Income fuels digital divide
Report finds ethnicity, age are also factors in Internet-usage gulf
NEW YORK (CNNfn) - The rich aren't only getting richer, a new report finds they're also getting wired.|
The study by Internet research company Jupiter Communications Inc., entitled "Assessing the Digital Divide(s)" offers new population projections for Internet use from 1999 through 2005. The report covers such areas as age, income, gender and ethnicity.
While the report found extensive gaps continue to exist between ethnic groups and age groups, the widest chasm existed between high-income and low-income households.
Most experts were optimistic about the future, however, saying the Web gap will narrow as the Internet becomes a greater factor in more people's daily lives.
The report also found that in 2000, for the first time, more women than men will be online in the United States.
"While the online gender mix does not match that of the U.S. population, the gender gap has essentially closed," the report said.
Until 2005, Jupiter (JPTR: Research, Estimates) projects the wealthiest segment, or those with household income over $75,000, will continue to be the largest segment online. By contrast, the report found less than half of U.S. households with average incomes under $15,000, about 19 percent of the country's population, will be "Netizens" by 2005.
The study said there will be about 15 million of the wealthiest households online by the end 2000 and close to 20 million in 2005. The poorest segment will represent 3 million online households and grow to 9 million by 2005.
"For the Internet to be a true mass medium, it will have to achieve higher penetration among all consumer segments," said senior analyst David Card.
However, Card added, when underreached segments reach critical mass penetration of 15 percent, businesses serving online consumers should be encouraged, as these relatively small markets can generate revenue for content and services targeted at specific communities.
"When VCR's reached about 15 percent penetration in the United States, that's when Blockbuster was created," Card said. "You had this whole new business explode."
Teen-agers and kids from low-income households will gain Internet experience at school, Card said, and personal computer and Net access pricing pressures will increase Web access.
"The kids will use the computer at school, they'll get addicted to it, and they'll go home and buy it eventually," he said.
Computer industry expert Mark Bunting said the economic Web gap is not surprising, but he said prices should come down with the proliferation of free dial-up services and the continued lowering cost of hardware.
"I'm an eternal optimist," said Bunting, who is also a television show host. "Prices will come down as the Internet becomes an unavoidable reality of what you do every day."
Bunting said the growth of the Internet should mirror technological advances of the past, such as the telephone and the automobile, which were once exclusively used by the wealthy.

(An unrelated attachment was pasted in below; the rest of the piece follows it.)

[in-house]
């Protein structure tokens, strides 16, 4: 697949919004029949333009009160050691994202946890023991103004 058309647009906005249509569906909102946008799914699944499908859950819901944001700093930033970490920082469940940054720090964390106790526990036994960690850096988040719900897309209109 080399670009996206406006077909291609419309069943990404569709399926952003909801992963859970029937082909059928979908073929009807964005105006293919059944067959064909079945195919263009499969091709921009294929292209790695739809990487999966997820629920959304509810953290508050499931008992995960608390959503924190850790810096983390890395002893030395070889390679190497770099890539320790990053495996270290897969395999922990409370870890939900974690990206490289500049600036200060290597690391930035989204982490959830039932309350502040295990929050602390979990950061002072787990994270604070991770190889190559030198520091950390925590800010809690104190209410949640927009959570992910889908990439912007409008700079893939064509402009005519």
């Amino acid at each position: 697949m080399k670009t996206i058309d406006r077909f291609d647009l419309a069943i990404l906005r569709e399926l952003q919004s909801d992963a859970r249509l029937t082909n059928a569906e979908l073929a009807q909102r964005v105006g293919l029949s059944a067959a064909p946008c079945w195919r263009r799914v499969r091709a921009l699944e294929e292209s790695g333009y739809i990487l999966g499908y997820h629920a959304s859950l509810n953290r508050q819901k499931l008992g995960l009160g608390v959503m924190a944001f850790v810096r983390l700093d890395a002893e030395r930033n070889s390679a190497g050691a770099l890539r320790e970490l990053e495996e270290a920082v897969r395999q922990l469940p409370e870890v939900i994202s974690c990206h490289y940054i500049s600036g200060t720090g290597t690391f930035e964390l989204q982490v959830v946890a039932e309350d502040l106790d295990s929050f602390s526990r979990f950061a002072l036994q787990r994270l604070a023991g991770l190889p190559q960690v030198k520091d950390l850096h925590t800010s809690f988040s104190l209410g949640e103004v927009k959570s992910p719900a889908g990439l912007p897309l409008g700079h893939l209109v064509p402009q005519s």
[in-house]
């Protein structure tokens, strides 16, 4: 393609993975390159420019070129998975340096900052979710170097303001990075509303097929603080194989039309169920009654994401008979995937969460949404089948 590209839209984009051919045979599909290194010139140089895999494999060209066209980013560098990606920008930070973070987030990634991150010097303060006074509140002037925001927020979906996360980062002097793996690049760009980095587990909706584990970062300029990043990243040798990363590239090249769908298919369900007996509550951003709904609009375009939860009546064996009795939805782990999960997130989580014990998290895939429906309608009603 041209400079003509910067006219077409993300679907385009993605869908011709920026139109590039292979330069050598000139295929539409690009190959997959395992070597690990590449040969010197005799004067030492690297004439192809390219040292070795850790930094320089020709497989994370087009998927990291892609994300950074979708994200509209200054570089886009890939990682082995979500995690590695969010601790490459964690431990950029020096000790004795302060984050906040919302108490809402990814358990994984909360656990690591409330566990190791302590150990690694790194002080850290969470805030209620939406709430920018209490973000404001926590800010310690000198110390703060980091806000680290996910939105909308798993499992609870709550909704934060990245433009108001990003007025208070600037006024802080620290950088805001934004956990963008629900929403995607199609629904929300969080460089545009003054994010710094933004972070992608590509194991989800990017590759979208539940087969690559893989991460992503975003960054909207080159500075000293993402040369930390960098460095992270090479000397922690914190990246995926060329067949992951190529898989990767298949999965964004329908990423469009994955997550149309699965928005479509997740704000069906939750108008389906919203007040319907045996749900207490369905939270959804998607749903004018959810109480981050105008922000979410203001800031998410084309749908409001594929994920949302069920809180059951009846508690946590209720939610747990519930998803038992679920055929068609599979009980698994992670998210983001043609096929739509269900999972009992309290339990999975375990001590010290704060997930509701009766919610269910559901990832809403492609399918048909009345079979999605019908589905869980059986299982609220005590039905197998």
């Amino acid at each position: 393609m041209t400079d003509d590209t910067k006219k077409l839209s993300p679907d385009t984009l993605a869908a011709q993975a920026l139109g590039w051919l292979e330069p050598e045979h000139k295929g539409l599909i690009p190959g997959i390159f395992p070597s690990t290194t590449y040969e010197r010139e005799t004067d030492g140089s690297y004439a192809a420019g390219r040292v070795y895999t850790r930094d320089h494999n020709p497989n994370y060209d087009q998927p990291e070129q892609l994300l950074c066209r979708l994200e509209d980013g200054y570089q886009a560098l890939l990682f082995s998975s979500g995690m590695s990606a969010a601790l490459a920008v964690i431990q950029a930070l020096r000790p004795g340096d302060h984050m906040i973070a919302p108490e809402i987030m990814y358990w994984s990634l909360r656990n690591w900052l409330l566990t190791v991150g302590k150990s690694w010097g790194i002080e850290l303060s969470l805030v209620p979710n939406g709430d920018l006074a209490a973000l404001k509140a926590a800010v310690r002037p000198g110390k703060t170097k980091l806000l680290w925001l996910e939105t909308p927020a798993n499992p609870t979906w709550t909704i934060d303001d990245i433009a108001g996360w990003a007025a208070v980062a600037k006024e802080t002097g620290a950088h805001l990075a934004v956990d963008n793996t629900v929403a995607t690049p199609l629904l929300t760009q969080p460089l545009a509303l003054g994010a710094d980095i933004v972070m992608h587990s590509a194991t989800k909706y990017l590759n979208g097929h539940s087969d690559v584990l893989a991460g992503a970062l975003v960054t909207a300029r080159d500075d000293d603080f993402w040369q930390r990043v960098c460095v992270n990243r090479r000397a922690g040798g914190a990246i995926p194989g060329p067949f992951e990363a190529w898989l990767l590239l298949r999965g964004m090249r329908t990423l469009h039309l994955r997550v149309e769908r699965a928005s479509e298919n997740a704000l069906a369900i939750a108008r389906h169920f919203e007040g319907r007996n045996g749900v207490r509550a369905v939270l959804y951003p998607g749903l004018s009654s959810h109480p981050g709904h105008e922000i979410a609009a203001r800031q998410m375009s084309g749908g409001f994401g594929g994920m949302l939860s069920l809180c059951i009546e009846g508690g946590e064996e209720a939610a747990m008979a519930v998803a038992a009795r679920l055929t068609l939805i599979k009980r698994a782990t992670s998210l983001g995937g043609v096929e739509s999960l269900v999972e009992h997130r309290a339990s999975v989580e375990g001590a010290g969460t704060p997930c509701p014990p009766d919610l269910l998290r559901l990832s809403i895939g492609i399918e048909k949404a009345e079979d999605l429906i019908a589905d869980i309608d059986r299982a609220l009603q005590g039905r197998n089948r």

Among older Americans, the Jupiter study projected that 5.6 million seniors -- over age 65 -- will be online, along with another 17 million older adults, ranging in age from 50 to 64. Also, 32 million older adults and 17 million seniors will be online in 2005.
However, the report said 36 million U.S. consumers over 50 won't be online, and Jupiter said it does not expect Internet penetration among seniors to reach 50 percent by 2005.
"The lag is dependent on both income and discomfort with PCs, leaving opportunities that can be exploited with easier-to-use, lower-cost appliances and online services," the study said.
Ethnic and gender differences
Based on household access, the Jupiter study found distinct gaps existed in U.S. Internet penetration based on ethnicity, as currently 60 percent more white households are online than African-Americans are.
But while African-American and Hispanic American segments have the lowest Internet penetration, they reached levels of 30 percent and 33 percent respectively in 1999, exceeding critical mass. As more low-income households come online, the report predicted the ethnic digital divide will close.
Jupiter forecast that 4.6 million African-American households will be online by the end of 2000, compared to 3.8 million Hispanic households and 2.2 million Asian-American households. Card noted that Asian-Americans were the most wired group.
"The number of African-American and Hispanic households online will increase annually at double-digit rates for the next five years," the report said.
In the gender category, the study found women tend to respond more favorably to affinity programming and less favorably to technology-based gimmicks than men do.
Women participate less in financial and work-related online services less, but view health-related sites and local content more than men do. Women also appear to favor games and sweepstakes more than men, the report said.